Collected Works: Literature
Rendezvous with Rama
by Arthur C. Clarke
A gargantuan, grey cylinder hurtles through the galaxy, spinning as it travels. Despite its scale and ten-trillion-ton mass, it looks ‘like an ordinary domestic boiler’. Its gravitational field suggests that the object is hollow, but its contents are as yet unknown. A kilometre-long smear suggests a past collision, but there is no evidence as to when or how it happened. A team of astronauts are sent on board to investigate, with no knowledge of what to expect: ‘surprise was the only certainty’.
Bureaucracy and politics live on, obstructive as ever in the twenty-second century. An interplanetary committee debates the ramifications of the ship’s visit, their decisions skewed by an inability to prevent ‘elderly and conservative scientists from occupying crucial administrative positions’. A key breakthrough is made only when a telescope is freed up for fifteen minutes by chance, due to the failure of another project’s fifty-cent capacitor.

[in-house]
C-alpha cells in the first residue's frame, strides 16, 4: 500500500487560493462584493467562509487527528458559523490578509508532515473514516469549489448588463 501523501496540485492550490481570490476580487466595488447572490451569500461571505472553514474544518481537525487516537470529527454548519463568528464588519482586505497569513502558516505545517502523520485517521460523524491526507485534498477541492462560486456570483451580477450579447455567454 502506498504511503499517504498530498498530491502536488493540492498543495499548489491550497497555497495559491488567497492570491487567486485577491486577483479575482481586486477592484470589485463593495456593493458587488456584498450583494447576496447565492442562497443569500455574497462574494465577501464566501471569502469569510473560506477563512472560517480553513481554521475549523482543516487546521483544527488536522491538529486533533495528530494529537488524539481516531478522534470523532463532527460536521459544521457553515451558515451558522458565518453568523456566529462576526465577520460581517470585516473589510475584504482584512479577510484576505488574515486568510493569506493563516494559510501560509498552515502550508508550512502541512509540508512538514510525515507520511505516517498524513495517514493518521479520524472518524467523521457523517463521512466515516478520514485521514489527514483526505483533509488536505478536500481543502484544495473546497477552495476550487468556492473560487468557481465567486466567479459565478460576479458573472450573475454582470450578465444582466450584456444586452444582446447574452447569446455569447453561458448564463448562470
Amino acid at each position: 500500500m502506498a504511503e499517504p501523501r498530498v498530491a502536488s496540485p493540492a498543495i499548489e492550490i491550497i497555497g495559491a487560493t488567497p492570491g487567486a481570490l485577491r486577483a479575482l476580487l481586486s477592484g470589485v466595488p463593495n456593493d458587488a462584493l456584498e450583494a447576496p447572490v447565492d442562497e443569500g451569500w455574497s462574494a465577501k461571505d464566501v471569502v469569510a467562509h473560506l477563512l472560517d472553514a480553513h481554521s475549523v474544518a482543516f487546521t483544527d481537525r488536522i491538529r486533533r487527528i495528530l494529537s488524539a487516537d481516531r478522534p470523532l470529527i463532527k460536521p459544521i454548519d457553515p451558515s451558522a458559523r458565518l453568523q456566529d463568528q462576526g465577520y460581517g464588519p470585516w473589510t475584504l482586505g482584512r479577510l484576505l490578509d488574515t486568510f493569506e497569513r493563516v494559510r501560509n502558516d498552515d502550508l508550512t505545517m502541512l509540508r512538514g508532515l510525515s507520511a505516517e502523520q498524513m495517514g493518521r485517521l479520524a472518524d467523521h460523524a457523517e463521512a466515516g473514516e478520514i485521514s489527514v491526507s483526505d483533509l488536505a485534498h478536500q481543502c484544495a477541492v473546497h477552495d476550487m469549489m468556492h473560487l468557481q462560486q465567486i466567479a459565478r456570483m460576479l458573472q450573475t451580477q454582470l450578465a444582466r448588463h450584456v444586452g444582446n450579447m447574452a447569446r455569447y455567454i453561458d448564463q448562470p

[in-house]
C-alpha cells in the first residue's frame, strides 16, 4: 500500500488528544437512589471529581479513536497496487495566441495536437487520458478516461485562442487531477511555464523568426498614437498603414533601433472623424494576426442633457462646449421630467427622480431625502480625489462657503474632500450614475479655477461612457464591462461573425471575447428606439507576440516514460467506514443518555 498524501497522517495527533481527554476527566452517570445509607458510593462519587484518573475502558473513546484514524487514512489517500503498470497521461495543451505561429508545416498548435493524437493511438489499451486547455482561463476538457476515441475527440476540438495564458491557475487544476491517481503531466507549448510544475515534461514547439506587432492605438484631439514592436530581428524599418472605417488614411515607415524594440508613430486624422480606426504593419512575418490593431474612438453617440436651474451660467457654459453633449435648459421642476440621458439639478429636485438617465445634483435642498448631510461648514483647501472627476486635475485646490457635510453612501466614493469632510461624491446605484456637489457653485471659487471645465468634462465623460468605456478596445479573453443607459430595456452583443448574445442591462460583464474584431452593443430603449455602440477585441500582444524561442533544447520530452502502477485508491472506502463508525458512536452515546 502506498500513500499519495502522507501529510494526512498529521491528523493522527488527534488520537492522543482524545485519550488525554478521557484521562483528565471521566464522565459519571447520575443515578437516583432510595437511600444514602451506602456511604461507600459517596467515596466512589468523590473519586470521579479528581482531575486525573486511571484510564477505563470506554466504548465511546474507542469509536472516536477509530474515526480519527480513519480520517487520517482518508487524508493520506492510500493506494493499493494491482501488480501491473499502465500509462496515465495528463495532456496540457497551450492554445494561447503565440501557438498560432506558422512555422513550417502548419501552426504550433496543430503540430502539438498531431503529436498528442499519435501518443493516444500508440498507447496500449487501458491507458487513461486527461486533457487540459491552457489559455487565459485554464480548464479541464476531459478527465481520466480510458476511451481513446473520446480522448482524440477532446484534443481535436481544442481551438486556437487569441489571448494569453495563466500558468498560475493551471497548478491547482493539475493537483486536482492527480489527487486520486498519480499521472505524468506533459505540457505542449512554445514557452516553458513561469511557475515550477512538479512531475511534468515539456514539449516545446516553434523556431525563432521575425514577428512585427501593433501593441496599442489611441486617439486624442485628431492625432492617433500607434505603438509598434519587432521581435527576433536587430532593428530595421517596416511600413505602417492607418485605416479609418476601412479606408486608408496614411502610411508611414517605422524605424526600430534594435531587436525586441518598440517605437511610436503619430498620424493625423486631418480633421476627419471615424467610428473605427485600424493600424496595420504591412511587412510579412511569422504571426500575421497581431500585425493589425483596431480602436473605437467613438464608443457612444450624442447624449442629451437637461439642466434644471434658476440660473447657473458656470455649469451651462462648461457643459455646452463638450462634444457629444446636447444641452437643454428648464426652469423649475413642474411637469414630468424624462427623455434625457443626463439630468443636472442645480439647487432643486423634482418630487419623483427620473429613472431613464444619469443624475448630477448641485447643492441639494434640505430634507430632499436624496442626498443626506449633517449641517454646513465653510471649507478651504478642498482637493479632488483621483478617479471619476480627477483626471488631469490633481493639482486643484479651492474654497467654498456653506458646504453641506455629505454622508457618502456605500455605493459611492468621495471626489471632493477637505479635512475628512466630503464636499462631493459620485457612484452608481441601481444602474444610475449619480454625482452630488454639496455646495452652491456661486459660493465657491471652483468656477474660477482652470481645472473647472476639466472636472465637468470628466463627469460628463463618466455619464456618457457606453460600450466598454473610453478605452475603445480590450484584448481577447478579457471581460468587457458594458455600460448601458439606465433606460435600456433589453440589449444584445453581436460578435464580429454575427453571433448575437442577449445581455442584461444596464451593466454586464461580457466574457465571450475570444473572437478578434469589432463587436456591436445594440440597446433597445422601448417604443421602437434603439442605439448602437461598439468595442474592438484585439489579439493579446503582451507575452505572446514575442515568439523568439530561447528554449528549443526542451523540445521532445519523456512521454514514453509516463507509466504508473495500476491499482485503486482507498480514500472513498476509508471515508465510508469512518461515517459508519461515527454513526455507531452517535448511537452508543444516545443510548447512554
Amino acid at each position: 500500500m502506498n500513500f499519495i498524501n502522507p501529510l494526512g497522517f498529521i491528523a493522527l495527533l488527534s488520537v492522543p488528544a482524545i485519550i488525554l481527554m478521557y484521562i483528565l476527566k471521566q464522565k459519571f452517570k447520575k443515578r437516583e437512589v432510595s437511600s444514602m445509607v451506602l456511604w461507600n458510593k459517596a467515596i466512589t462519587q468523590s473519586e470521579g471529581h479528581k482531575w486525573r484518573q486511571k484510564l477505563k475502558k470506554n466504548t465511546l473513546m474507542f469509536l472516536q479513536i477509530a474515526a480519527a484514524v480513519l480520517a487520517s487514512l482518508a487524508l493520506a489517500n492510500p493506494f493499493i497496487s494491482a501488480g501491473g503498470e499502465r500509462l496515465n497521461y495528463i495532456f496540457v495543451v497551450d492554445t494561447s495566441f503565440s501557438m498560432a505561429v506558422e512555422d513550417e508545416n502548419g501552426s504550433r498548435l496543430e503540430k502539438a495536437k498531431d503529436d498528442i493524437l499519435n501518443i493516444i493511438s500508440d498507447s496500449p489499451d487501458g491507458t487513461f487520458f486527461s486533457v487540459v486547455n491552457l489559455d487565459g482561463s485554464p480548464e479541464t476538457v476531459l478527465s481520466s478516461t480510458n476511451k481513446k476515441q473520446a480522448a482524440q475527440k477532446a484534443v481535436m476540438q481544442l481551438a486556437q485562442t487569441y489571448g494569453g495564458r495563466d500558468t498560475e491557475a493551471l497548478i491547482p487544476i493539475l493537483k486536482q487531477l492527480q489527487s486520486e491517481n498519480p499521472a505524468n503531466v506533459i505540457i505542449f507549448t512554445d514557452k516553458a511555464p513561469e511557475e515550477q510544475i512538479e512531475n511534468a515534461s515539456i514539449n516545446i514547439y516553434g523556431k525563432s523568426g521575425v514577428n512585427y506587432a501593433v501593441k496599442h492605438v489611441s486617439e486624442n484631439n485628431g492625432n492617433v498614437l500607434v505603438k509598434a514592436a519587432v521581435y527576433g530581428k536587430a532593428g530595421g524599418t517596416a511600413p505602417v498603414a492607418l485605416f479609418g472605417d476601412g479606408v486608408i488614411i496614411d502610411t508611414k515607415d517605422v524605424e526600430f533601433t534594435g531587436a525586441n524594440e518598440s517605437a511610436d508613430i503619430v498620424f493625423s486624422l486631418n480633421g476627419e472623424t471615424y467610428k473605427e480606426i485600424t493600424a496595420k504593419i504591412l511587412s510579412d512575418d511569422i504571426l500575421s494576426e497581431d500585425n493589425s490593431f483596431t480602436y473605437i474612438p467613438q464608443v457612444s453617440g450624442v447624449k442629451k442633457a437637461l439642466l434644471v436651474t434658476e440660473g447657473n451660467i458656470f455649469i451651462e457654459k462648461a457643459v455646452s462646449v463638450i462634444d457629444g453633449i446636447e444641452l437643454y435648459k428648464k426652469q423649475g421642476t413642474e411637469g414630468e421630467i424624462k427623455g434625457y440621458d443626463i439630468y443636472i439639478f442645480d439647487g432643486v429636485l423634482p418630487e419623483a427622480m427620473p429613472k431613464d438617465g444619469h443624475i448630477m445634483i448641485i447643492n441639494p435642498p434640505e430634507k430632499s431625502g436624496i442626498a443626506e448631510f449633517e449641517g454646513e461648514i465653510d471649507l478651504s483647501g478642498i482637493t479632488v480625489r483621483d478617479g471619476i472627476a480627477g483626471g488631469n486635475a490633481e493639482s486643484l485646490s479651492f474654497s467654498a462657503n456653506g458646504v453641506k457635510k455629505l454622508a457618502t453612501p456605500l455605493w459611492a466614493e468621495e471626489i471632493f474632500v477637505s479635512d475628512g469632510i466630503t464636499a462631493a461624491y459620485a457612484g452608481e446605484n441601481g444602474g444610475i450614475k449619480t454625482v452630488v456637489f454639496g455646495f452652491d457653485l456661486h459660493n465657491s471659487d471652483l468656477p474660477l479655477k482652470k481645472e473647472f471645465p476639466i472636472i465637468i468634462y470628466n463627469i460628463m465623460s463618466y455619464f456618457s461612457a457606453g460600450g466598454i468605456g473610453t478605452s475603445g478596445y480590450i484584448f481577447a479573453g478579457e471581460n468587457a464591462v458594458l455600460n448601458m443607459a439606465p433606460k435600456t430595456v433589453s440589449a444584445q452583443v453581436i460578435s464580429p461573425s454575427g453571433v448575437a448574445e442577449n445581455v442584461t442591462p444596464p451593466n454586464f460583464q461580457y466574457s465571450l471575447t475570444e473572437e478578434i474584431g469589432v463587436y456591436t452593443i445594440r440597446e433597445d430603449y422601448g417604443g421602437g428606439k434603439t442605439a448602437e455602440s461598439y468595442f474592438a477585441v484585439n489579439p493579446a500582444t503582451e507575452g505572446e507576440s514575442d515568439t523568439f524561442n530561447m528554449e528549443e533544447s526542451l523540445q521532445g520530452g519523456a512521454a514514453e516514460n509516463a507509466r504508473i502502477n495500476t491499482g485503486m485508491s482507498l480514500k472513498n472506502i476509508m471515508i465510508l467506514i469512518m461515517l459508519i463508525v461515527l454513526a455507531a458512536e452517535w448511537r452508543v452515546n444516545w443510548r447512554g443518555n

When the astronauts first board the ship, named ‘Rama’ by its discoverers, it appears empty and neglected. Much of the novel, including its most gripping passages, is concerned with the hypotheses formed in response to the craft’s architecture, internal environment, and physical phenomena. As a work of hard science fiction, Rendezvous with Rama seeks to build a world that is both believable and intriguing, and Arthur C. Clarke is clearly captivated by his own creation.
Rama refuses to surrender its secrets easily. Errors and flawed theories proliferate. Is this an escape pod, gifted by higher-intelligence beings? Do the Ramans pose a threat? One character has a ‘suspicion of plausible answers; they were so often wrong’. Clarke once suggested that the universe is ‘a machine designed for the perpetual astonishment of astronomers’. Rendezvous with Rama’s constant speculation instils in us the excitement of anticipated discovery, urging us to eagerly watch this space.
Words by John Wadsworth